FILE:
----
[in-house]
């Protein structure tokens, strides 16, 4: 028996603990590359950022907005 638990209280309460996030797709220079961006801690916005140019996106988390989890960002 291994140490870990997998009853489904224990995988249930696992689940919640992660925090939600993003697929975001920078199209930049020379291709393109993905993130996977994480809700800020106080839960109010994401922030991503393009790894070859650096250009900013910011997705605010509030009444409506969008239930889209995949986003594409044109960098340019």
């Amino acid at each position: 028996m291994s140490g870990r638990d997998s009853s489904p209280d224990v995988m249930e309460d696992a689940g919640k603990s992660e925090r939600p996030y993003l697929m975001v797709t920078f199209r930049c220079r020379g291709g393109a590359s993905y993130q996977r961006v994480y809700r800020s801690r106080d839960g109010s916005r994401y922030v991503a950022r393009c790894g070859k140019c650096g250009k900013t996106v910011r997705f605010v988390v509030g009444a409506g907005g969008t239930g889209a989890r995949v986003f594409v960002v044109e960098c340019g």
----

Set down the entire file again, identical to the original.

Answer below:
[in-house]
């Protein structure tokens, strides 16, 4: 028996603990590359950022907005 638990209280309460996030797709220079961006801690916005140019996106988390989890960002 291994140490870990997998009853489904224990995988249930696992689940919640992660925090939600993003697929975001920078199209930049020379291709393109993905993130996977994480809700800020106080839960109010994401922030991503393009790894070859650096250009900013910011997705605010509030009444409506969008239930889209995949986003594409044109960098340019």
């Amino acid at each position: 028996m291994s140490g870990r638990d997998s009853s489904p209280d224990v995988m249930e309460d696992a689940g919640k603990s992660e925090r939600p996030y993003l697929m975001v797709t920078f199209r930049c220079r020379g291709g393109a590359s993905y993130q996977r961006v994480y809700r800020s801690r106080d839960g109010s916005r994401y922030v991503a950022r393009c790894g070859k140019c650096g250009k900013t996106v910011r997705f605010v988390v509030g009444a409506g907005g969008t239930g889209a989890r995949v986003f594409v960002v044109e960098c340019g």